Being a film lover in a place like Central Ohio isn’t easy. Phil Morehart, an editor at Facets Multimedia, grew up there and doesn’t take for granted the access a cinephile like himself has in a major metropolitan area.
“Chicagoans are lucky,” he says. “There are still a lot of small video stores where you can find things. But when you have someone who lives somewhere in the middle of Ohio or Indiana, there are no independent videos stores.”
So it would make sense that Morehart is now the operator of what is essentially Facets’ attempt at making the independent video store a national experience. He runs the company’s mail-delivery-service website—what amounts to Facets’ take on Netflix, an online portal into its library of obscure, foreign and out-of-print films.
“That’s what we pride ourselves on,” Morehart says. “We take great care of that. If we can track down some obscure film, or even some cruddy film that we might not have but is only on VHS, we’ll get it just to make sure it’s available.”
While Netflix and Blockbuster have made access to massive film libraries cheap, legal and accessible to people in every corner of the country, there remains an uncountable number of films that might never enter either company’s ever-expanding collection. But since 2009, Facets has made more than 65,000 of its hard-to-find titles (Netflix reached 100,000 films right around the same time) available to film buffs across the country. Two years later, Facets’ online service now reaches across the continental United States, with subscribers in all of the lower forty-eight, Morehart says.
Yet, while Netflix and Blockbuster have gone through multiple advertising blitzkriegs since their inceptions, Facets has expanded its nationwide subscriber base basically through word of mouth. Aside from social media outlets like Twitter, they have relied simply on old-world customer-to-customer recommendation to spread the word about one of the nation’s largest independent rental houses. But what’s allowed the online service to flourish is its niche as a haven for cinephiles.
“A lot of our customers are serious cinephiles,” Morehart says. “They know that we’re going to have ‘Film Socialisme.’ One thing we offer that Netflix and Blockbuster don’t is that we have a large collection of import DVDs. That’s something that really sets us apart. You’re not going to get the new Godard film that’s in theaters right now on Netflix. But we got it.”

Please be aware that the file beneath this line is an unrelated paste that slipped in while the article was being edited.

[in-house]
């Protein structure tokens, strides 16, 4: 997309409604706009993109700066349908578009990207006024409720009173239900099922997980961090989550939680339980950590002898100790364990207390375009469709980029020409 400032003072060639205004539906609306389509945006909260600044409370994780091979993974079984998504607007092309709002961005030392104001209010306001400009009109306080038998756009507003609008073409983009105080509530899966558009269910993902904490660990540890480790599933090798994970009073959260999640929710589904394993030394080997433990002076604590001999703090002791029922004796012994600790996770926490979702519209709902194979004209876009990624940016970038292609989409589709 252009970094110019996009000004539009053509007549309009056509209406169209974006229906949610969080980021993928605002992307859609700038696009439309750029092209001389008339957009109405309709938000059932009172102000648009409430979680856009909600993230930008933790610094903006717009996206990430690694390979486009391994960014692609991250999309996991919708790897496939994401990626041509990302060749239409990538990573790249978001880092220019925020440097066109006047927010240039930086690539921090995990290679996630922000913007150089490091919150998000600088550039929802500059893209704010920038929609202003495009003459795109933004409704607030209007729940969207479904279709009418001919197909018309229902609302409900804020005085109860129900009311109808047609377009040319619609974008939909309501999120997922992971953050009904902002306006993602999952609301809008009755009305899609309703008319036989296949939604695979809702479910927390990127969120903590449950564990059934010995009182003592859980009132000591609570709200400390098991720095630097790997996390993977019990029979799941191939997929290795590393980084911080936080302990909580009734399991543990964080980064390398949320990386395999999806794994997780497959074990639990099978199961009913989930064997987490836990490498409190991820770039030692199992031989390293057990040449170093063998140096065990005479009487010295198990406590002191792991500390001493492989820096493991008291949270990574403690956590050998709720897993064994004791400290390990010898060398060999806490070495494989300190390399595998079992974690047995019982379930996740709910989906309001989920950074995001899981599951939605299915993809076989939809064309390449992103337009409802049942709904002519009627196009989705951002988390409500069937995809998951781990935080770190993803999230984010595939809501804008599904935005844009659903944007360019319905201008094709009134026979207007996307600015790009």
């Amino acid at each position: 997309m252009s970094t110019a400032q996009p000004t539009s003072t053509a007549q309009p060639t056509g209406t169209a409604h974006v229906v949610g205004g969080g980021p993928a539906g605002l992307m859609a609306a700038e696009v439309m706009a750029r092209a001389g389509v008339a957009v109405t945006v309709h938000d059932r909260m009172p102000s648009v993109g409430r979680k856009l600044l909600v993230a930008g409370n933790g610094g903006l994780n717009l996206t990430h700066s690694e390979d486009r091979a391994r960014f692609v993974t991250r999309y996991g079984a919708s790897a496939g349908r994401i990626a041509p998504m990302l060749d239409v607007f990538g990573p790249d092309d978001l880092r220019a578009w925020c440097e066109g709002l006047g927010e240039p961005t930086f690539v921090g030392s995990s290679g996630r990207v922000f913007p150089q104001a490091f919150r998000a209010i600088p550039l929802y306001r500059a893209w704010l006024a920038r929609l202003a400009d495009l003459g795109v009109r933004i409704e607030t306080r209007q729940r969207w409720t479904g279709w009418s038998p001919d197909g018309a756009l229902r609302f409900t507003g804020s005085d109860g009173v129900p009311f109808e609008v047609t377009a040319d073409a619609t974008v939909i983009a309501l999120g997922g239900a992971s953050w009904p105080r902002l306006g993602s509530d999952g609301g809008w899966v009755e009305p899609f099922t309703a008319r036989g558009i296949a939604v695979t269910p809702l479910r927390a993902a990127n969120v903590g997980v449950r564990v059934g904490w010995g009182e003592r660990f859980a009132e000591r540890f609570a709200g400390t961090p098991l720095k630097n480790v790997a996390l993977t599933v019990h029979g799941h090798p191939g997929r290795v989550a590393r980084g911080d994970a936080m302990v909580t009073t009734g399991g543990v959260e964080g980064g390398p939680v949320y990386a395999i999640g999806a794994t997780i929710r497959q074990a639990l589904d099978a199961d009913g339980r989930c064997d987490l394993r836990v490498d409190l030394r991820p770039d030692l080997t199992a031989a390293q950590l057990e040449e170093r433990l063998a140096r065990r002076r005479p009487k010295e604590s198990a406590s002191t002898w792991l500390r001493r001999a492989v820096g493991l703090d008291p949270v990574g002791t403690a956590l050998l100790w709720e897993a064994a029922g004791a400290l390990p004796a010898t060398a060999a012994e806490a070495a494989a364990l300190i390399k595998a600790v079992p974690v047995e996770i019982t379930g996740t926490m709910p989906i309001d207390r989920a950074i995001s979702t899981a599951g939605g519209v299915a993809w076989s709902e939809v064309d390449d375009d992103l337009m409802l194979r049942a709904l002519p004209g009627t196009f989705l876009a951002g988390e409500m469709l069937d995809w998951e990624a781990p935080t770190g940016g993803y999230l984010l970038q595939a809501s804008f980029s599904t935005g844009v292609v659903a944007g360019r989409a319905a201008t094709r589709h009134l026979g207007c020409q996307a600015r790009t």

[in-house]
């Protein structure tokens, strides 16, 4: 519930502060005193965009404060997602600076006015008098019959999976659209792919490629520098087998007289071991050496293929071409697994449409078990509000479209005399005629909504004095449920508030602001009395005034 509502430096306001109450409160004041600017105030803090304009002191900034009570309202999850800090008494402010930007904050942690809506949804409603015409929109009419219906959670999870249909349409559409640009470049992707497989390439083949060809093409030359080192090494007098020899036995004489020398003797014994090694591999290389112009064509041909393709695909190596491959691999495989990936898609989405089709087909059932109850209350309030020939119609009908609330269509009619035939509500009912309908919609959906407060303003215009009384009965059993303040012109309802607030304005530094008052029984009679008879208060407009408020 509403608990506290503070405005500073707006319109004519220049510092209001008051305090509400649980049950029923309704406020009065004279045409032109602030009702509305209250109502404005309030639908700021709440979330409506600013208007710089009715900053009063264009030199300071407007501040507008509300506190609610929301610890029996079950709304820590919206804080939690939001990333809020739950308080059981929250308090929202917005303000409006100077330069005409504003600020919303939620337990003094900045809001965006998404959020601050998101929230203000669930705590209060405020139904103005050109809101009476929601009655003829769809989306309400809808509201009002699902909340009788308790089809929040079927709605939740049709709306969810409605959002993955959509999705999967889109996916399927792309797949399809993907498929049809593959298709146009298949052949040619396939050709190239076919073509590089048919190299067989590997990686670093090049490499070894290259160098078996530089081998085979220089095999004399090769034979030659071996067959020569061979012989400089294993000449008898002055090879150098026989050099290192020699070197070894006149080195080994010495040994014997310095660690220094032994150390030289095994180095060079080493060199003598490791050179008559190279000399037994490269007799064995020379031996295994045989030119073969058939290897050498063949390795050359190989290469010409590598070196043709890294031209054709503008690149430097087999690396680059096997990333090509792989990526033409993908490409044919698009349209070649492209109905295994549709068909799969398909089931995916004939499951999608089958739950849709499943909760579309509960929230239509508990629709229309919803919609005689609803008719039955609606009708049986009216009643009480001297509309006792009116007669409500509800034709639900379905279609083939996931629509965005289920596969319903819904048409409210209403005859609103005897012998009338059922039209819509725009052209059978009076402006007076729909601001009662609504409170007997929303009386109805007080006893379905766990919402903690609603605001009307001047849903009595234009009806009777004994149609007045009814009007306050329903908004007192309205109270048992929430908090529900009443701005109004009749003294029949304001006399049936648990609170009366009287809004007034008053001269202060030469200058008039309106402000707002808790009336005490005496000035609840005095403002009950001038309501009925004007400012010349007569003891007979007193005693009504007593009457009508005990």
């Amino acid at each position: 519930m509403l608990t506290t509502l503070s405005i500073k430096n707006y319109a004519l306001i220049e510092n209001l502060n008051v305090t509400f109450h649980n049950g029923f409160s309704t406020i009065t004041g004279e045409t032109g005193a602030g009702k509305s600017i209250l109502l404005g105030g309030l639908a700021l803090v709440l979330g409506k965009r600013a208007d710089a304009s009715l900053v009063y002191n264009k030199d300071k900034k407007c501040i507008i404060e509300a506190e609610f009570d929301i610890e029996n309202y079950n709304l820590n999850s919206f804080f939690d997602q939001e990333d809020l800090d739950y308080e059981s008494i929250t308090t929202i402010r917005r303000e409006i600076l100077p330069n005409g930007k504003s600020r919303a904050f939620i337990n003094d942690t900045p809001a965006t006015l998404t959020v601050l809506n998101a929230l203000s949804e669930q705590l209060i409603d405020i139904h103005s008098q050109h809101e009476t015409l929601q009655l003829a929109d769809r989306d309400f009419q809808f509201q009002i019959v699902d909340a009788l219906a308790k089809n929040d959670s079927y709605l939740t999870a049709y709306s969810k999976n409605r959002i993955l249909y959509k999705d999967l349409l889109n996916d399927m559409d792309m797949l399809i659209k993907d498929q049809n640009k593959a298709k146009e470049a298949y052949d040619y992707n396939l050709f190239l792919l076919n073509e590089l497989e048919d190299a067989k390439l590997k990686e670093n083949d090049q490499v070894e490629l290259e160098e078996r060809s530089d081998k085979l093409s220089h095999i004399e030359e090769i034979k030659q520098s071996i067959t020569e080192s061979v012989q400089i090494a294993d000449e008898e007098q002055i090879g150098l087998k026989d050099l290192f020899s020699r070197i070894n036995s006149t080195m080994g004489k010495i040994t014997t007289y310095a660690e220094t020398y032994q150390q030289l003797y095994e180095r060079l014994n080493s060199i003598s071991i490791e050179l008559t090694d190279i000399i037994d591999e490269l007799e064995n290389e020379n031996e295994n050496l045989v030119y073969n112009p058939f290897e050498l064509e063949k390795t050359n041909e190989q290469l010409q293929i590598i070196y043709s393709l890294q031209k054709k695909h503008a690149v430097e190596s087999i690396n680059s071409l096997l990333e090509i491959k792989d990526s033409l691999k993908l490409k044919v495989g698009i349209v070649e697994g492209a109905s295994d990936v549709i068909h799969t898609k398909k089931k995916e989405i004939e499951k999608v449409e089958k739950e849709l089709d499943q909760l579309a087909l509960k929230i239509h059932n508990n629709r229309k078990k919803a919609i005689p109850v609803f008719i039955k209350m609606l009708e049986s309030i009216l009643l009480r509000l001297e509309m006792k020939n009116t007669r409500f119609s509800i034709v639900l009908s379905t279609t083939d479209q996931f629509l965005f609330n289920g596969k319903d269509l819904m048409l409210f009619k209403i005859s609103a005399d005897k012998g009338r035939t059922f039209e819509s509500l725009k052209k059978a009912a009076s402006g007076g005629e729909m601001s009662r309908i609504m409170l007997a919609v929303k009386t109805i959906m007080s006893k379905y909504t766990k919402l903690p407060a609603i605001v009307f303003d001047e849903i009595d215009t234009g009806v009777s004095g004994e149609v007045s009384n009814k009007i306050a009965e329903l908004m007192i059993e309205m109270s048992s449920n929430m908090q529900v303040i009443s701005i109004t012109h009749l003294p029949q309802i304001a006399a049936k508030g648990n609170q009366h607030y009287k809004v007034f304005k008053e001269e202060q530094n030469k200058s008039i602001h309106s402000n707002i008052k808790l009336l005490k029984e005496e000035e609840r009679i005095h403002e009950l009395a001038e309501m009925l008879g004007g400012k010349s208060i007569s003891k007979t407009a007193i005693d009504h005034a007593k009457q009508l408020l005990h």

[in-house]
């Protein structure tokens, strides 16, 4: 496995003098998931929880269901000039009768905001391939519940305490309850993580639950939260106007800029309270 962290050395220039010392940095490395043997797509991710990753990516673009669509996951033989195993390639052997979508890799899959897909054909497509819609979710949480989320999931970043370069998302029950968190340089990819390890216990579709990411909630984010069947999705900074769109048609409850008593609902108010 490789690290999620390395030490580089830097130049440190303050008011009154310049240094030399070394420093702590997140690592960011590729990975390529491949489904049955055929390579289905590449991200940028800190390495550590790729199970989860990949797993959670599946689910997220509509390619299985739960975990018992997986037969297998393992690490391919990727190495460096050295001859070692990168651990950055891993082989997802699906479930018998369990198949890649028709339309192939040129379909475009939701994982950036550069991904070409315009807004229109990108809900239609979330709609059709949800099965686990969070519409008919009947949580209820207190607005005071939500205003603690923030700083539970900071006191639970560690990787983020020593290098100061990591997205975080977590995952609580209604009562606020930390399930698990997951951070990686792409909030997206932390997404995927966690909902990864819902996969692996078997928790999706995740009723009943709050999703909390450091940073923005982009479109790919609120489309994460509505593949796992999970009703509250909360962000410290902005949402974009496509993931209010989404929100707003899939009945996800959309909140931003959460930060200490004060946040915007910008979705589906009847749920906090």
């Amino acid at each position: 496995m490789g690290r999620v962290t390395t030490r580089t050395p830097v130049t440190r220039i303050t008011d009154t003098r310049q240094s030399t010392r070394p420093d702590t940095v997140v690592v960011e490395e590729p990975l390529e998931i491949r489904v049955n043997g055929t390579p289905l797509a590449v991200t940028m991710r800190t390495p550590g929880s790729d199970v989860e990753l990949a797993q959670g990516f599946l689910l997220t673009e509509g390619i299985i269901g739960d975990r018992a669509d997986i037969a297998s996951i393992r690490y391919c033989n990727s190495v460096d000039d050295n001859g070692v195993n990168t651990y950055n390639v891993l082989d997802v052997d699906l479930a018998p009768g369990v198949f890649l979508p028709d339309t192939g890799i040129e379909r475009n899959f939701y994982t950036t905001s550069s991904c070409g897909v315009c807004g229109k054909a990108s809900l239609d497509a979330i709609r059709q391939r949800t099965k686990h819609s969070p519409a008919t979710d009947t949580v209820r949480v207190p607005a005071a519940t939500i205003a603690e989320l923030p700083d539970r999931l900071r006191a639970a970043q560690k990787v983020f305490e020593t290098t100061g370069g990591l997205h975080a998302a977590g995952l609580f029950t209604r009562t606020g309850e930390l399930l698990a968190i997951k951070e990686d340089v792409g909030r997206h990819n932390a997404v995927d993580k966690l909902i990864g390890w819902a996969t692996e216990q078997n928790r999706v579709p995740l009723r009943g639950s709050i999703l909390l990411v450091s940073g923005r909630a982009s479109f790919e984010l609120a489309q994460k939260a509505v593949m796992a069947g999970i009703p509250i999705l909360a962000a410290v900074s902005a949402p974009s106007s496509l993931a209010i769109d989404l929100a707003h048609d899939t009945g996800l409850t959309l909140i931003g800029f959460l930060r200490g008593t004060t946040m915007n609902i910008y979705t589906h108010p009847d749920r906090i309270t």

The video-store atmosphere has become ingrained in American cities as a sort of late-twentieth century public house, where movie lovers congregate to discuss cinema. Some critics have gone so far as to say it has even shifted the way films are made. Yet in the last decade, mail and digital film delivery services have contributed to the downfall of many brick-and-mortar rental stores. Facets, tucked away in Lincoln Park for more than thirty-five years, has served as a preservation house, cinematheque and film school. Yet its Fullerton storefront, the rental shop, Morehart says, has always been its “bread and butter.” And one of its missions is to maintain the sense of entering a local film store when users go online.
“The goal has been to merge that into our online presence,” Morehart says. “We don’t choose films we feature on our site as recommendations based on any sort of algorithm. It’s completely editorial. There’s a distinct Facets voice that is translated to the site. The recommendations are based on personal research, on what we want you to see, not based on what got the most hits today.”
However, there is an inherent risk acquired when sending out-of-print titles by mail across the country. Facets has had a large number of films returned scratched and broken. “It might be our last copy of something, and it does kind of break your heart,” Morehart says. While Netflix and Blockbuster have their films hand sorted by the USPS, other similar services have not yet received such treatment.
Morehart says streaming films online has been discussed but there’s no real timetable for if—and when—Facets might provide that service. For now, their focus remains on curating and maintaining one of the nation’s largest and most unique cinema libraries.
“A lot of places might not be about movie appreciation as much as it is about business,” he says. “Not to say we’re not out to be as successful as we can, but it’s about the movies here.”
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